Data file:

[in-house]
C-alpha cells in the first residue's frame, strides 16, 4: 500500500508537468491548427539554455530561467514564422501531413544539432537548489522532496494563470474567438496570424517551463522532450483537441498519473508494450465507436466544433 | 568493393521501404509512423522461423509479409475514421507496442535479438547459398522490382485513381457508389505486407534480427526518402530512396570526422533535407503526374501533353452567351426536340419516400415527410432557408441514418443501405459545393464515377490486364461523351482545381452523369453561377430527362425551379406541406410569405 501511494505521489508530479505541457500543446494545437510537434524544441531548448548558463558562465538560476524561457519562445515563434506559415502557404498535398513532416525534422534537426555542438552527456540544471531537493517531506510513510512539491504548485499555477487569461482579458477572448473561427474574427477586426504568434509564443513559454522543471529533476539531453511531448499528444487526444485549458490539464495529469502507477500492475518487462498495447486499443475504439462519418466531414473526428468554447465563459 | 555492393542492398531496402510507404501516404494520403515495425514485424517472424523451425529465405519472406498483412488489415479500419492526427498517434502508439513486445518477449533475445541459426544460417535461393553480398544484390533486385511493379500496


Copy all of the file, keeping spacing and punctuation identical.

[in-house]
C-alpha cells in the first residue's frame, strides 16, 4: 500500500508537468491548427539554455530561467514564422501531413544539432537548489522532496494563470474567438496570424517551463522532450483537441498519473508494450465507436466544433 | 568493393521501404509512423522461423509479409475514421507496442535479438547459398522490382485513381457508389505486407534480427526518402530512396570526422533535407503526374501533353452567351426536340419516400415527410432557408441514418443501405459545393464515377490486364461523351482545381452523369453561377430527362425551379406541406410569405 501511494505521489508530479505541457500543446494545437510537434524544441531548448548558463558562465538560476524561457519562445515563434506559415502557404498535398513532416525534422534537426555542438552527456540544471531537493517531506510513510512539491504548485499555477487569461482579458477572448473561427474574427477586426504568434509564443513559454522543471529533476539531453511531448499528444487526444485549458490539464495529469502507477500492475518487462498495447486499443475504439462519418466531414473526428468554447465563459 | 555492393542492398531496402510507404501516404494520403515495425514485424517472424523451425529465405519472406498483412488489415479500419492526427498517434502508439513486445518477449533475445541459426544460417535461393553480398544484390533486385511493379500496